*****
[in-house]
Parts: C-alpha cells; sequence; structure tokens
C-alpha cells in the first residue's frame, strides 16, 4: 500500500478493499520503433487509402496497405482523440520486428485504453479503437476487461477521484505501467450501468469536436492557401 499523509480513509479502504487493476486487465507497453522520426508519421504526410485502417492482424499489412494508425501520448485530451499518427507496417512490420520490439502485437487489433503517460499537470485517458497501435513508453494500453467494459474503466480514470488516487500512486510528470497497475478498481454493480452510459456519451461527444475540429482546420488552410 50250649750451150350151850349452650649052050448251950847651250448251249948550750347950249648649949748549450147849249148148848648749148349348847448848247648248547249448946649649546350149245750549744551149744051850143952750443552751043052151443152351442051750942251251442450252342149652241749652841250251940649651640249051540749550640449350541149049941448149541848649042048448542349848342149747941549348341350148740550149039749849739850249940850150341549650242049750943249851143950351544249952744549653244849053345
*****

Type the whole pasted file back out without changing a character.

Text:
[in-house]
Parts: C-alpha cells; sequence; structure tokens
C-alpha cells in the first residue's frame, strides 16, 4: 500500500478493499520503433487509402496497405482523440520486428485504453479503437476487461477521484505501467450501468469536436492557401 499523509480513509479502504487493476486487465507497453522520426508519421504526410485502417492482424499489412494508425501520448485530451499518427507496417512490420520490439502485437487489433503517460499537470485517458497501435513508453494500453467494459474503466480514470488516487500512486510528470497497475478498481454493480452510459456519451461527444475540429482546420488552410 50250649750451150350151850349452650649052050448251950847651250448251249948550750347950249648649949748549450147849249148148848648749148349348847448848247648248547249448946649649546350149245750549744551149744051850143952750443552751043052151443152351442051750942251251442450252342149652241749652841250251940649651640249051540749550640449350541149049941448149541848649042048448542349848342149747941549348341350148740550149039749849739850249940850150341549650242049750943249851143950351544249952744549653244849053345